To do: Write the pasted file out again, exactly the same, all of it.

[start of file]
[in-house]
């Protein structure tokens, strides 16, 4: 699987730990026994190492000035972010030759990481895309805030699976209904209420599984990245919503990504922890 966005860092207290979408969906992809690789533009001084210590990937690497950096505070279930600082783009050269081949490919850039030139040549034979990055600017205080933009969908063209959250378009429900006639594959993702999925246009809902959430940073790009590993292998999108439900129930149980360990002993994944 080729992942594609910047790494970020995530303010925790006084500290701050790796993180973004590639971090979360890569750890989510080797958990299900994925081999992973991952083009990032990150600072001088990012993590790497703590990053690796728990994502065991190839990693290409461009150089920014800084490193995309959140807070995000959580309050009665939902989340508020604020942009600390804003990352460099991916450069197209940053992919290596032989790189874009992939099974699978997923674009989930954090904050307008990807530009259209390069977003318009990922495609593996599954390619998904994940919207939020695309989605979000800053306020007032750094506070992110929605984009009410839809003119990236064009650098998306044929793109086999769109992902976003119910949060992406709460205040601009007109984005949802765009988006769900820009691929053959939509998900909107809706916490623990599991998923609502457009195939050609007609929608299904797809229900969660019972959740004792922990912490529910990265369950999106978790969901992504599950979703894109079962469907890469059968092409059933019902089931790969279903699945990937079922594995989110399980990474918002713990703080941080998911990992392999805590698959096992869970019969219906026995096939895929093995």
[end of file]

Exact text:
[in-house]
């Protein structure tokens, strides 16, 4: 699987730990026994190492000035972010030759990481895309805030699976209904209420599984990245919503990504922890 966005860092207290979408969906992809690789533009001084210590990937690497950096505070279930600082783009050269081949490919850039030139040549034979990055600017205080933009969908063209959250378009429900006639594959993702999925246009809902959430940073790009590993292998999108439900129930149980360990002993994944 080729992942594609910047790494970020995530303010925790006084500290701050790796993180973004590639971090979360890569750890989510080797958990299900994925081999992973991952083009990032990150600072001088990012993590790497703590990053690796728990994502065991190839990693290409461009150089920014800084490193995309959140807070995000959580309050009665939902989340508020604020942009600390804003990352460099991916450069197209940053992919290596032989790189874009992939099974699978997923674009989930954090904050307008990807530009259209390069977003318009990922495609593996599954390619998904994940919207939020695309989605979000800053306020007032750094506070992110929605984009009410839809003119990236064009650098998306044929793109086999769109992902976003119910949060992406709460205040601009007109984005949802765009988006769900820009691929053959939509998900909107809706916490623990599991998923609502457009195939050609007609929608299904797809229900969660019972959740004792922990912490529910990265369950999106978790969901992504599950979703894109079962469907890469059968092409059933019902089931790969279903699945990937079922594995989110399980990474918002713990703080941080998911990992392999805590698959096992869970019969219906026995096939895929093995």